SEOGWIPO, Jeju Province -- PGA Tour star Justin Thomas battled through windy conditions to win a tournament in South Korea last year. And he doesn't think Mother Nature will be any different this time around.
Thomas is back as the defending champion at the $9.5 million CJ Cup @ Nine Bridges, which begins Thursday at the Club at Nine Bridges on the southern island of Jeju.
The world No. 4 shot a blistering nine-under 63 in the first round a year ago, before ballooning to 74 and 70 over the next two rounds. He managed a 72 in the final round and beat Marc Leishman in a playoff.
At his pre-tournament press conference Wednesday, Thomas said wind could once again play havoc with the players.
"The wind plays a huge role in how the ball lands and how it reacts. There's a premium on hitting the fairways because of how windy it is and how severe the greens are," Thomas said. "It's really just about hitting your shots solidly and starting them on line and making sure you're missing them in the correct spots when you do miss them. It's going to be very difficult for everybody."
And stats bear out Thomas's view. During the 2017-2018 season, the Club at Nine Bridges had the fourth-highest scoring average at 73.19.
Thomas, who went on to win two more tournaments in the 2017-2018 season after CJ, said the wind doesn't just affect ball-striking.
"Putting is so hard in this wind. You can have a two or three-footer and if the wind picks up, you're not going to make it," he said. "That's just the fact of the matter."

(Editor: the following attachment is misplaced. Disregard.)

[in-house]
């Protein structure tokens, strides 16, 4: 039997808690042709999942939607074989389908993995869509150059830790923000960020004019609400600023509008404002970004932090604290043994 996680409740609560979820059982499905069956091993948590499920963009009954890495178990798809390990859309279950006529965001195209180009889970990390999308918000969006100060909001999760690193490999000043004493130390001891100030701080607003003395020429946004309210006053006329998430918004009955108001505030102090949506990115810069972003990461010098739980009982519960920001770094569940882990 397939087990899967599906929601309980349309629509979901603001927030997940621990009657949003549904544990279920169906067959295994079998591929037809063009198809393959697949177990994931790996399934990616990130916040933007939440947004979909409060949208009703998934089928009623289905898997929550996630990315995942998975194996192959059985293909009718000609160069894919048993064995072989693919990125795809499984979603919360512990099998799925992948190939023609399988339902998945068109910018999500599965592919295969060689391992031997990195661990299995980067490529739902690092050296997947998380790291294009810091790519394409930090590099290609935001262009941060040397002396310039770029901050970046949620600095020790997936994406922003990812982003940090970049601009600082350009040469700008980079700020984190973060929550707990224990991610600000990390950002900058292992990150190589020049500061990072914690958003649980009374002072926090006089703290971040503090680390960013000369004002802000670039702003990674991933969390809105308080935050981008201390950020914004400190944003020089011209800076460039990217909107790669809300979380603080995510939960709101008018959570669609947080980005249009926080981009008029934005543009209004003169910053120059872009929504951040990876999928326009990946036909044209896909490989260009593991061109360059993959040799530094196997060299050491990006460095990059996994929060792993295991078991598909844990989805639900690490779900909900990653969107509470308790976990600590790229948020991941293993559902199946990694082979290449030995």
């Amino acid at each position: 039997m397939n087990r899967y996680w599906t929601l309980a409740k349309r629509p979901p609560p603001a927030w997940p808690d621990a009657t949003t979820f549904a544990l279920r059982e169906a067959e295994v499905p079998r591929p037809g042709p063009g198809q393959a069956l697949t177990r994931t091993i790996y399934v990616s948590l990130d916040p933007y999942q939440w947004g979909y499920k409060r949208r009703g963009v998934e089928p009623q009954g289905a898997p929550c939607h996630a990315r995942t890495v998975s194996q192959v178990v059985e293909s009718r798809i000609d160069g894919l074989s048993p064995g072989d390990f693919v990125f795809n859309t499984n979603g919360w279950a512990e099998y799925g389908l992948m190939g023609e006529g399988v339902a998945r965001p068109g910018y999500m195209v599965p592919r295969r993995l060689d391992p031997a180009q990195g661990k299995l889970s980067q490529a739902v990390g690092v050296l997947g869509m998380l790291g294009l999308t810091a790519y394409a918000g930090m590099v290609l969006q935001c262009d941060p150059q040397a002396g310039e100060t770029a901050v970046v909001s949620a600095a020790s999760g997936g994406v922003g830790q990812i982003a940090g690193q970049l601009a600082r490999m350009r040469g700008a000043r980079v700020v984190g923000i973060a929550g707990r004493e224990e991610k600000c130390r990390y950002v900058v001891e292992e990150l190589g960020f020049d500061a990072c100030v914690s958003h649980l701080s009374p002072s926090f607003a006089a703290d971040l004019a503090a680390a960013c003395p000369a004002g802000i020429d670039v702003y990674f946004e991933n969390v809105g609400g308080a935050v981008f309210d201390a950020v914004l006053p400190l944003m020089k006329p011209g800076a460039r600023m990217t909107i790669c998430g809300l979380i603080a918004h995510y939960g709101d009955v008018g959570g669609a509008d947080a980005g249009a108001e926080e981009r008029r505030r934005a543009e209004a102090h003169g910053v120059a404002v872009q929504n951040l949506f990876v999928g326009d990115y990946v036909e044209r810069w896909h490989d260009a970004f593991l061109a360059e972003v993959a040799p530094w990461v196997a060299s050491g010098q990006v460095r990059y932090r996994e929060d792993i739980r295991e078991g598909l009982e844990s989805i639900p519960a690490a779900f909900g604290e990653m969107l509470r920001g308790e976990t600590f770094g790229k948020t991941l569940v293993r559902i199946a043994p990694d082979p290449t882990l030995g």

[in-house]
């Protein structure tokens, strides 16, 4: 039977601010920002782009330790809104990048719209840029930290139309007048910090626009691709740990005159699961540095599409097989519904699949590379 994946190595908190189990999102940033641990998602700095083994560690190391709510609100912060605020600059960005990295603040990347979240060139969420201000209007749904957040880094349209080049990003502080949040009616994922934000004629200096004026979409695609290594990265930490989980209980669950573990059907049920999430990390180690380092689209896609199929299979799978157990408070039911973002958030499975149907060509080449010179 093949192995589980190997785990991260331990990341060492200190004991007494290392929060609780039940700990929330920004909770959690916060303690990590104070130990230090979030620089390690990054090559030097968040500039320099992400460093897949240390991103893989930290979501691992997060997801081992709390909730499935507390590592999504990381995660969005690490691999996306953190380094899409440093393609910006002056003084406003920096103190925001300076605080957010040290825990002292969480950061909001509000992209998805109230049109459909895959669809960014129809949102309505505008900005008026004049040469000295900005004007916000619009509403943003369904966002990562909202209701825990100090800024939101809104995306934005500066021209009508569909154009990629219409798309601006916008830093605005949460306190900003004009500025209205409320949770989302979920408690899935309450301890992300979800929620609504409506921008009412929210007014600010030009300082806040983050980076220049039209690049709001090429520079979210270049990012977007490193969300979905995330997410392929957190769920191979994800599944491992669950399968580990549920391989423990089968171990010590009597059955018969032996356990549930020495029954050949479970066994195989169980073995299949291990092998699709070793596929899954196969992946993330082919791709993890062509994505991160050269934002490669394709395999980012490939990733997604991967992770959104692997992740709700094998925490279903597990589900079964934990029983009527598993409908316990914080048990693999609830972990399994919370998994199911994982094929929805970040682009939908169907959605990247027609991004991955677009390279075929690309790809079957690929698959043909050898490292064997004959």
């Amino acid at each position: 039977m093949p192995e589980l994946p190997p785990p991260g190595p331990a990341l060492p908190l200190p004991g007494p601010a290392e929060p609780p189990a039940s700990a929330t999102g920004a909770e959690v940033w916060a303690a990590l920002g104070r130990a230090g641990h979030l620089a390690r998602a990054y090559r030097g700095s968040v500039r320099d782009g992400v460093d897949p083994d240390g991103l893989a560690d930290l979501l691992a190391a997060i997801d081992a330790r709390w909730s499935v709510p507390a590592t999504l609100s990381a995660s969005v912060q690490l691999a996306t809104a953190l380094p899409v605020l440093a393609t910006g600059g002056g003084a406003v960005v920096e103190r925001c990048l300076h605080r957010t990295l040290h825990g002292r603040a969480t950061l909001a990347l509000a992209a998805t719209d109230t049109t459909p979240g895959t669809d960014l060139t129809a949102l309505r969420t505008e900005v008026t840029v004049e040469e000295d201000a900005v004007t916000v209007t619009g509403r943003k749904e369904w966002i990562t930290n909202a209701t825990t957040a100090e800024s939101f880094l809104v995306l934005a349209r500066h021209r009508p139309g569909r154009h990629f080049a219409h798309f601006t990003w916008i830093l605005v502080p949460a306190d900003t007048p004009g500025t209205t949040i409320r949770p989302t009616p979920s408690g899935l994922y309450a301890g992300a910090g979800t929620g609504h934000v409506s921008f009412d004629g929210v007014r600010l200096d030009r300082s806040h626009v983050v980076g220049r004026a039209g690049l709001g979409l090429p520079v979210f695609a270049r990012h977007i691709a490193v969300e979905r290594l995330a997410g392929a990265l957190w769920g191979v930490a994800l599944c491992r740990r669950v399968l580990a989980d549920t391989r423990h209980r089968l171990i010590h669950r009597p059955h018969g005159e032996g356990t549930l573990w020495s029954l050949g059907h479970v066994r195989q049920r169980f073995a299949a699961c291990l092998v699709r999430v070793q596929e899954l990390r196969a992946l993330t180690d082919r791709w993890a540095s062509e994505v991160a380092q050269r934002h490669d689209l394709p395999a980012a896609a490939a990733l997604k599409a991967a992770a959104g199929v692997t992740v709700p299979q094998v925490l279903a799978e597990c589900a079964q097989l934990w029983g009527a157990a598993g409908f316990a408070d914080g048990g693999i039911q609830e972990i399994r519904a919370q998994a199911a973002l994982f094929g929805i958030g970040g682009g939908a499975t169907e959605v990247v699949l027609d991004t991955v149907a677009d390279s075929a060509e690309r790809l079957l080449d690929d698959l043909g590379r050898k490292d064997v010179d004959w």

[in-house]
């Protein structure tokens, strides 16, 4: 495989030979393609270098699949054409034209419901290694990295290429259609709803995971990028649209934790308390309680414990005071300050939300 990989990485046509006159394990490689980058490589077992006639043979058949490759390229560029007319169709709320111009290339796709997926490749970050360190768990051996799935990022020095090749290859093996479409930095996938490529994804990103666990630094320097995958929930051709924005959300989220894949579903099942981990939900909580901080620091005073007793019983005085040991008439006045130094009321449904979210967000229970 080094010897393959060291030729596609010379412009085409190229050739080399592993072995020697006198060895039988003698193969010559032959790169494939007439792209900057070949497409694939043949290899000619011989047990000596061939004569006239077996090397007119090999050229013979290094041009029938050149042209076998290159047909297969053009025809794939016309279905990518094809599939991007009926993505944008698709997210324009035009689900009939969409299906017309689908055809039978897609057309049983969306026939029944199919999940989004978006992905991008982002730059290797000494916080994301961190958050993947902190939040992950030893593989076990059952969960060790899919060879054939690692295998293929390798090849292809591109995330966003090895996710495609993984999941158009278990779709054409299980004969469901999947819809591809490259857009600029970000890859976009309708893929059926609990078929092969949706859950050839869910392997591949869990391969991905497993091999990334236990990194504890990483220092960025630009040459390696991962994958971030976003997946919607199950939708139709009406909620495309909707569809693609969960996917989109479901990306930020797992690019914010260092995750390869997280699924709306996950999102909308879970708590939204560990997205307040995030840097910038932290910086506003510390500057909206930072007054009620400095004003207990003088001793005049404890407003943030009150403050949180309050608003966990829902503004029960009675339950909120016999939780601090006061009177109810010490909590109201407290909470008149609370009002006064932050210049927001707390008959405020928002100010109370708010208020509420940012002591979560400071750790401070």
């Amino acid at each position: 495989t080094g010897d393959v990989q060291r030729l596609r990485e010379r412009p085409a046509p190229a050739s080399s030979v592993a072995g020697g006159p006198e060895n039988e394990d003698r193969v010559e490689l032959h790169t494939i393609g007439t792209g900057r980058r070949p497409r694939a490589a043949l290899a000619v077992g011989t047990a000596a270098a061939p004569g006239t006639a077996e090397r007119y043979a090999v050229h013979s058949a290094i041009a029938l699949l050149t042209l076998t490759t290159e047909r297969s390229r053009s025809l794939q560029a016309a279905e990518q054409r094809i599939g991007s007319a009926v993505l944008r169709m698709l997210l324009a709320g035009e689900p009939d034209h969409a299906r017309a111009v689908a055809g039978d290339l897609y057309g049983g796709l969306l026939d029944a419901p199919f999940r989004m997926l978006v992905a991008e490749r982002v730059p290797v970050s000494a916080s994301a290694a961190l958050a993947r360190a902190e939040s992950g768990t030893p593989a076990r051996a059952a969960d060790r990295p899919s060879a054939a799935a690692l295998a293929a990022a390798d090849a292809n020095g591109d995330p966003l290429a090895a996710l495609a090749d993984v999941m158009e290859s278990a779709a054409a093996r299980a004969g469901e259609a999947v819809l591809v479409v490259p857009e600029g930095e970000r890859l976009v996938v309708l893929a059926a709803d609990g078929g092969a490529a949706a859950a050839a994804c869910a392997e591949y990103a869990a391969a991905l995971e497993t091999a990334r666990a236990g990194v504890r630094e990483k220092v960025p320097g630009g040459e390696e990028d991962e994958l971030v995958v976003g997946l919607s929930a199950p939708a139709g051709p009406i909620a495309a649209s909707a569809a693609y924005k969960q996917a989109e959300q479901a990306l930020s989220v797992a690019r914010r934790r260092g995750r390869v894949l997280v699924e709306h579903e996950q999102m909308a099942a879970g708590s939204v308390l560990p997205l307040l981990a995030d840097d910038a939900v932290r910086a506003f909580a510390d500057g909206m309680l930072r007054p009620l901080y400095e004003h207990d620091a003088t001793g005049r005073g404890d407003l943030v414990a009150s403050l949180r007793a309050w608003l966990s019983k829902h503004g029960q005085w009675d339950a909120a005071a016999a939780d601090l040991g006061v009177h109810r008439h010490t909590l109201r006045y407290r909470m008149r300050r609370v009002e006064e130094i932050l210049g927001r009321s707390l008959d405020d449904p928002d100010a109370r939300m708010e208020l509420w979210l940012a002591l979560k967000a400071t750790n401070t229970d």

And the unpredictable nature of the severity and direction of the wind means it's difficult to prepare for these conditions, Thomas added.
"I don't think you can necessarily play a practice round and say, 'OK, when it's like this, I am going to do this,' because it changes so much," said Thomas, who played 27 holes in practice and pro-am over the past two days. "It's more about hitting golf shots and feeling it out there."
Thomas is coming off a top-five showing last week at the CIMB Classic in Malaysia. He admitted he didn't play well in the first three rounds, and said scrambling to finish that high without his "A" game was as gratifying as winning.
But he isn't putting any added pressure on himself as the defending champion this week.
"(The status as the defending champion) doesn't affect anything. At the end of the day, I am still here trying to win the golf tournament and play the best that I can," he said. "The fact that I won last year maybe gives me more positive vibes and different positive memories that I can maybe look back on. As a whole, it definitely doesn't change my expectations or change anything I am trying to do."
Thomas said it is "pretty overwhelming" to receive such strong support from South Korean fans -- "I don't technically know what I've done to deserve it," he said -- and he feels welcomed here once again.
"I like the food here, and Korean beef is pretty hard to beat," Thomas said. "Any time I can have good food, I am a happy person."
Thomas, the 2016-2017 PGA Tour Player of the Year, has been paired with world No. 3 Brooks Koepka, who followed Thomas with his own top player honors for the last season. The two good friends will be joined by Jeju's own Im Sung-jae, a PGA Tour rookie.
"We're definitely going to have a big following, and it won't be for Brooks and myself, that's for sure," Thomas quipped. "Hopefully, we can go out and play some good golf and give people something fun to watch." (Yonhap)